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Everything to do with E-discovery & ESI

E-Discovery Still Stirring the Pot

Posted by rjbiii on February 19, 2010

While we continue to hear the complaints from corporate clients on the cost of e-discovery, the issue is beginning to affect attorneys and companies in other ways as well. As an example:

The Recorder posts an article discussing the suspension of a prosecutor once considered a rising star. From the article:

A California State Bar Court appellate panel has upheld a four-year suspension for former Santa Clara County prosecutor Benjamin Field, despite an amicus curiae brief from the California District Attorneys Association warning of a chilling effect on prosecutions.

The Bar review panel found it “inexcusable” and “disturbing” that Field, once a star in South Bay legal circles and considered a viable candidate for a judgeship, concealed evidence and ignored judges’ orders over a 10-year period. The ruling, released late Friday, also affirmed five years of probation.

In another story, ABC News tells the tale of the former Toyota attorney who is ready to divulge information about the car maker’s “illegal discovery practices” to Congress. Quoting the article:

“The information and documents I have regarding Toyota’s deceptive and illegal discovery practices will one day become publicly available,” [attorney Dimitrios] Biller said. “Our judicial system, government and the American people need to know how Toyota operates with total disregard of our laws and legal system.”

Finally, Judge Shira Scheindlin, of Zubulake fame, issued a new ruling that imposed sanctions on multiple plaintiffs for their failures to preserve evidence, despite the fact that [t]his case [did] not present any egregious examples of litigants purposefully destroying evidence. They just didn’t preserve the stuff they should have.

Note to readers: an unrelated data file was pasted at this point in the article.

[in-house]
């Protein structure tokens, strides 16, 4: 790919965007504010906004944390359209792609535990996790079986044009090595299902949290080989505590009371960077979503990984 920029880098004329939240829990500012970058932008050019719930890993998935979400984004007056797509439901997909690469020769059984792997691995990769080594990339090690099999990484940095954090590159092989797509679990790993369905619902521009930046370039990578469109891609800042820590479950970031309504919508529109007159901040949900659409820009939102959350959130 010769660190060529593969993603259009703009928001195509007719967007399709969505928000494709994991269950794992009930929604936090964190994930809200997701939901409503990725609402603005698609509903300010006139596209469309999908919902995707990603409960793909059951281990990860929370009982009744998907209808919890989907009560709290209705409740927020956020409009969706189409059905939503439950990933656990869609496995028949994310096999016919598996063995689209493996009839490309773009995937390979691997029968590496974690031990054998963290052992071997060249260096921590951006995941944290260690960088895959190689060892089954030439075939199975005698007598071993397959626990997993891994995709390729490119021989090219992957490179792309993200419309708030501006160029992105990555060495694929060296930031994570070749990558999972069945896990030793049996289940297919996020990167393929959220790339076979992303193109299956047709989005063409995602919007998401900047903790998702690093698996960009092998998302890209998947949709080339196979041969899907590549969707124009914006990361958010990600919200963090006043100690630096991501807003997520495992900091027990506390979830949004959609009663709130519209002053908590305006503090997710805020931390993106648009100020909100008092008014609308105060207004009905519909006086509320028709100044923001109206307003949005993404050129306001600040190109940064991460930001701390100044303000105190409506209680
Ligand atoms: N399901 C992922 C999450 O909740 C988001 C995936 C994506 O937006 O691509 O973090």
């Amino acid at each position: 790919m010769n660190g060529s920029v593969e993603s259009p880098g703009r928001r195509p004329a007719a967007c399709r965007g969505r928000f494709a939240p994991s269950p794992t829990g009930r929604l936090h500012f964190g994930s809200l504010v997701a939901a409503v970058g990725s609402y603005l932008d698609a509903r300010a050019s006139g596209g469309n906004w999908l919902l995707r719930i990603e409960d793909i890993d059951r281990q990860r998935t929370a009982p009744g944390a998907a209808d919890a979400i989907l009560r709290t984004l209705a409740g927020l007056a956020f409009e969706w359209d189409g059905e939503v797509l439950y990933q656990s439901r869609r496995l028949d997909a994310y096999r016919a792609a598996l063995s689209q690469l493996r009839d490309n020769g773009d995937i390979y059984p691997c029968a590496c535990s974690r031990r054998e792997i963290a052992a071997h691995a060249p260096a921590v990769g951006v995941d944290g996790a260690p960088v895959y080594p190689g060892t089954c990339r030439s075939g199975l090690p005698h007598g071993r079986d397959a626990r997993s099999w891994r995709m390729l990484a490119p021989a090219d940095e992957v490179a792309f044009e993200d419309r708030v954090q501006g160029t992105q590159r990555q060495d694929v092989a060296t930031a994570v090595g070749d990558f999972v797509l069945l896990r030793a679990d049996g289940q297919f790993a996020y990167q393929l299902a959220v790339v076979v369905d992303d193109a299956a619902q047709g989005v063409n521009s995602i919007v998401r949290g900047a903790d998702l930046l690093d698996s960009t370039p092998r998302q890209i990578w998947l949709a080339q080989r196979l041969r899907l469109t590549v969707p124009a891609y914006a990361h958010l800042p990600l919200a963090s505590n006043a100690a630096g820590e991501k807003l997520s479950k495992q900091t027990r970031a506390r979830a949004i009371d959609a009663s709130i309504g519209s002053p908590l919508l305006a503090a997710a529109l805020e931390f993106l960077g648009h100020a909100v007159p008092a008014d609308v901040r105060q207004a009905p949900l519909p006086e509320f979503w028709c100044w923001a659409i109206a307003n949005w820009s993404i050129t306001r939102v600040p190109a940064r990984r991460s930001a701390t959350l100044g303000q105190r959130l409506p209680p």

With any litigation, decisions about e-discovery processes involve risk assessments. I’d say some parties are not adequately evaluating that risk.

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2 Responses to “E-Discovery Still Stirring the Pot”

  1. Peterk said

    what bothers me more about the former Toyota attorney is that he left with over 7,000 documents/records in his position. Does Toyota have a records management program in place and if yes what procedures do they have in place to prevent such future thefts

  2. rjbiii said

    I think, from the corporate view, it’s difficult to protect yourself from theft of documents by high-ranking executives who necessarily have rights to access the company’s most sensitive documents. On the other hand, whistle-blowers tend to take documents with them to substantiate their allegations of unlawful activity. If those allegations prove well-founded, it’s tough to find fault with this type of “theft,” isn’t it? I mean, I understand the need for security, but it seems to me that the biggest concern is whether or not Toyota broke the law.

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